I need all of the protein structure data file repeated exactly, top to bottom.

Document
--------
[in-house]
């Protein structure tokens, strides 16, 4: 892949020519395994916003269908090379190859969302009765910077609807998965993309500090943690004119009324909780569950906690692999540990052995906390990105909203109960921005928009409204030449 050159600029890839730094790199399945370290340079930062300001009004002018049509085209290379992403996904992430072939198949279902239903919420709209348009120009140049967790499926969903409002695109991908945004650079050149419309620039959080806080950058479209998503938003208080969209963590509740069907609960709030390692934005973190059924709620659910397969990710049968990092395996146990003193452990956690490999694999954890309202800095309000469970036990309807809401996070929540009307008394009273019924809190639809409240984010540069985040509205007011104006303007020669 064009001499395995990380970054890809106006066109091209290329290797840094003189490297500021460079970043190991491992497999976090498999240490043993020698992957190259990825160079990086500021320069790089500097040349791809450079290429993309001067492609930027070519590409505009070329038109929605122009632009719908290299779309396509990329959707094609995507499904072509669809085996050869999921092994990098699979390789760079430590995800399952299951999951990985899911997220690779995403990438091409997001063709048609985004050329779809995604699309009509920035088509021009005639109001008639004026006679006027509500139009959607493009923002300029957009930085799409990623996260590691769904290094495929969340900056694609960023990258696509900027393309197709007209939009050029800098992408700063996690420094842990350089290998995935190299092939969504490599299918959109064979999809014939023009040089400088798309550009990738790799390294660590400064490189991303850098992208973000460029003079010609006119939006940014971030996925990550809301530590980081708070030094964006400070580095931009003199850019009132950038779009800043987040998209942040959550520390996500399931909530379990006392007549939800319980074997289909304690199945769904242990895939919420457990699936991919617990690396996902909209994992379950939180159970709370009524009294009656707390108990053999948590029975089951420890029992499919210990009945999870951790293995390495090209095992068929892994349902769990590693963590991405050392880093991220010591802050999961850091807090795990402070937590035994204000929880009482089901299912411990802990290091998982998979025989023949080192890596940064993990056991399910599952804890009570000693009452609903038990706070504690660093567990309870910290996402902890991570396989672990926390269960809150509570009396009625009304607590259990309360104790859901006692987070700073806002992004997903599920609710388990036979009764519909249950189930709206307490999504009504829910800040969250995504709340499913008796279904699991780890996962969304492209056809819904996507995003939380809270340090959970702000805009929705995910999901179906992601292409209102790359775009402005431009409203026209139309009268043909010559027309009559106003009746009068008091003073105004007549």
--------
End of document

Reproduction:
[in-house]
């Protein structure tokens, strides 16, 4: 892949020519395994916003269908090379190859969302009765910077609807998965993309500090943690004119009324909780569950906690692999540990052995906390990105909203109960921005928009409204030449 050159600029890839730094790199399945370290340079930062300001009004002018049509085209290379992403996904992430072939198949279902239903919420709209348009120009140049967790499926969903409002695109991908945004650079050149419309620039959080806080950058479209998503938003208080969209963590509740069907609960709030390692934005973190059924709620659910397969990710049968990092395996146990003193452990956690490999694999954890309202800095309000469970036990309807809401996070929540009307008394009273019924809190639809409240984010540069985040509205007011104006303007020669 064009001499395995990380970054890809106006066109091209290329290797840094003189490297500021460079970043190991491992497999976090498999240490043993020698992957190259990825160079990086500021320069790089500097040349791809450079290429993309001067492609930027070519590409505009070329038109929605122009632009719908290299779309396509990329959707094609995507499904072509669809085996050869999921092994990098699979390789760079430590995800399952299951999951990985899911997220690779995403990438091409997001063709048609985004050329779809995604699309009509920035088509021009005639109001008639004026006679006027509500139009959607493009923002300029957009930085799409990623996260590691769904290094495929969340900056694609960023990258696509900027393309197709007209939009050029800098992408700063996690420094842990350089290998995935190299092939969504490599299918959109064979999809014939023009040089400088798309550009990738790799390294660590400064490189991303850098992208973000460029003079010609006119939006940014971030996925990550809301530590980081708070030094964006400070580095931009003199850019009132950038779009800043987040998209942040959550520390996500399931909530379990006392007549939800319980074997289909304690199945769904242990895939919420457990699936991919617990690396996902909209994992379950939180159970709370009524009294009656707390108990053999948590029975089951420890029992499919210990009945999870951790293995390495090209095992068929892994349902769990590693963590991405050392880093991220010591802050999961850091807090795990402070937590035994204000929880009482089901299912411990802990290091998982998979025989023949080192890596940064993990056991399910599952804890009570000693009452609903038990706070504690660093567990309870910290996402902890991570396989672990926390269960809150509570009396009625009304607590259990309360104790859901006692987070700073806002992004997903599920609710388990036979009764519909249950189930709206307490999504009504829910800040969250995504709340499913008796279904699991780890996962969304492209056809819904996507995003939380809270340090959970702000805009929705995910999901179906992601292409209102790359775009402005431009409203026209139309009268043909010559027309009559106003009746009068008091003073105004007549």